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The effects of undocumented immigration on the employment opportunities of low skill natives in the United States




Schultz, Russell W., author
Shields, Martin, advisor
Weiler, Stephan, advisor
Pena, Anita, committee member
Davies, Stephen, committee member

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The economic effects of immigration have been well studied, but the majority of this research has not attempted to isolate the effects of undocumented immigration. Isolating this effect is a difficult task because dearth amounts of data exist for these individuals. This paper provides a substantial contribution to the economic impact of immigration for two reasons. First, it emulates a methodology adopted by notable immigrant demographers to generate annual state level estimates of the undocumented population between 1994 and 2010 in the United States. These estimates alone are very important to this topic because no other entity has attempted to accomplish this task. Secondly, this paper incorporates these estimates into a fixed effect dynamic model to capture the economic impact of undocumented immigrants on low skill native labor force participation rates (LFPR) and unemployment rates across the United States between 1994 and 2009. Overall, undocumented immigrants have a menial impact on the native low skill LFPR and do not affect low skill unemployment rates. Additionally, the methods used in this paper allow us to isolate the effects of documented immigrants on the same native low skill employment indicators. The results suggest that documented immigrants do not have a statistically significant effect to either low skill employment indicator, which is also an important conclusion.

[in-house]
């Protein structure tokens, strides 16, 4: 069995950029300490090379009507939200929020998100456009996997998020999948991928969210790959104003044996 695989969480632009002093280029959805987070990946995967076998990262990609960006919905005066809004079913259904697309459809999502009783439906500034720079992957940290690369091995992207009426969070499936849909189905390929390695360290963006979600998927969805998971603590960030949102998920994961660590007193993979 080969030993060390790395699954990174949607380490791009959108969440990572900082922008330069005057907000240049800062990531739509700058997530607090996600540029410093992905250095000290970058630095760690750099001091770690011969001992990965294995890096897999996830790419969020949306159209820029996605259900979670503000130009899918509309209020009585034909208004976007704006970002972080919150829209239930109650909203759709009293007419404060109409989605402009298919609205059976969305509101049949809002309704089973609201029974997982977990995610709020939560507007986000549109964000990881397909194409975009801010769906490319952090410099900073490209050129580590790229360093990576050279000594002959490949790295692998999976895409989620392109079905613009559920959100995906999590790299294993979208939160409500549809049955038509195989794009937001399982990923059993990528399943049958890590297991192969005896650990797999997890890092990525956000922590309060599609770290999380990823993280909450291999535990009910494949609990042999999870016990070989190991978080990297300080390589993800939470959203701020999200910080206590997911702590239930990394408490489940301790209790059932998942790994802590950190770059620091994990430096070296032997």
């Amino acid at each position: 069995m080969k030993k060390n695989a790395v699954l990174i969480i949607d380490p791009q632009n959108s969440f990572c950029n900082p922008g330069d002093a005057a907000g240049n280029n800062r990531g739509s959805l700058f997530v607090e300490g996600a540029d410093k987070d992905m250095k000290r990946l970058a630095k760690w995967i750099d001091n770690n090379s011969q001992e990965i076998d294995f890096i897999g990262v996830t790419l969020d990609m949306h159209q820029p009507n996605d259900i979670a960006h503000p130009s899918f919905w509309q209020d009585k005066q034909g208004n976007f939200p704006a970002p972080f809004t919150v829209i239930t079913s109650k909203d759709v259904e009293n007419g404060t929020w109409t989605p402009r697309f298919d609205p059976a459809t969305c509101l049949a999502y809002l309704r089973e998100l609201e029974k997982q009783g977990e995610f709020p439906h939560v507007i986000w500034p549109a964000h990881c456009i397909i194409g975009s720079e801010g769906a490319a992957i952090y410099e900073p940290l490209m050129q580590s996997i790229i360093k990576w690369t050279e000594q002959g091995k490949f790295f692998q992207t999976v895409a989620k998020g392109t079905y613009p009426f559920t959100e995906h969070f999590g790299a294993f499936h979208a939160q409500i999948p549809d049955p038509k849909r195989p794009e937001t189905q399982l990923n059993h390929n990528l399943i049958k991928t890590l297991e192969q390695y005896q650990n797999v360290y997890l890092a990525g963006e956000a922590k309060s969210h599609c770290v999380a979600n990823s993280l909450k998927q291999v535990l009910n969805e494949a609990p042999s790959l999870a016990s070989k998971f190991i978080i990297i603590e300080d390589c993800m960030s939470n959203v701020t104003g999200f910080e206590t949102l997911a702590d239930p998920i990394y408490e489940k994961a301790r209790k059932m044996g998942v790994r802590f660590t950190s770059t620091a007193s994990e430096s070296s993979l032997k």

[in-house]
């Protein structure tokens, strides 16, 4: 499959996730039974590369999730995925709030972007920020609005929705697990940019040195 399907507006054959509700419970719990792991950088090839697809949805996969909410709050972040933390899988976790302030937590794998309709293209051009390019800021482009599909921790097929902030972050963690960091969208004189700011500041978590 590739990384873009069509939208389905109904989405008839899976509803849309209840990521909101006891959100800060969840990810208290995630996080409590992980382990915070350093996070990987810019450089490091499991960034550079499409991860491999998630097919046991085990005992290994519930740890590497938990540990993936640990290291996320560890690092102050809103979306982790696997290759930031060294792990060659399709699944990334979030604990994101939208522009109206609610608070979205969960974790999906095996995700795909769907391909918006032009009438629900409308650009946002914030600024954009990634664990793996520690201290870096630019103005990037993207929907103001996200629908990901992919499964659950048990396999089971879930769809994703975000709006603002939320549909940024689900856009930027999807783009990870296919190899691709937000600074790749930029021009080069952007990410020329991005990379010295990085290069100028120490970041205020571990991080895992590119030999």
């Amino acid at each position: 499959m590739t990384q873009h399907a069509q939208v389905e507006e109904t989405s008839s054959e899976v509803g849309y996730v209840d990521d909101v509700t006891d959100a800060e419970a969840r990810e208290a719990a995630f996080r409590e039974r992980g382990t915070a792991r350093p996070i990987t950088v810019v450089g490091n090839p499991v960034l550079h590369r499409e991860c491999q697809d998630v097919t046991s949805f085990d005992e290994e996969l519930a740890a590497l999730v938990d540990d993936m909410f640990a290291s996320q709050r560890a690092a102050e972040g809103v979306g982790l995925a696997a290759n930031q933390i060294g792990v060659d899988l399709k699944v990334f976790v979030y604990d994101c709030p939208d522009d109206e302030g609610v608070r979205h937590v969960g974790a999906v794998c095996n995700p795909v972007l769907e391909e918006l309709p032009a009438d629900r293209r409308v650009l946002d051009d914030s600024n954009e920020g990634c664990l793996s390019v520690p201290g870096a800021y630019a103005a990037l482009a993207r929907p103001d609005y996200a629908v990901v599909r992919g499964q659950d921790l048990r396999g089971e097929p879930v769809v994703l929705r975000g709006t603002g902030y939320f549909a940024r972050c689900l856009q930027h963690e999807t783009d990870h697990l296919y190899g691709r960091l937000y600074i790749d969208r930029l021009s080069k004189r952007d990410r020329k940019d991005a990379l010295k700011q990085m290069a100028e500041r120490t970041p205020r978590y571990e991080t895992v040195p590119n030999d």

2012 Summer.
Includes bibliographical references.

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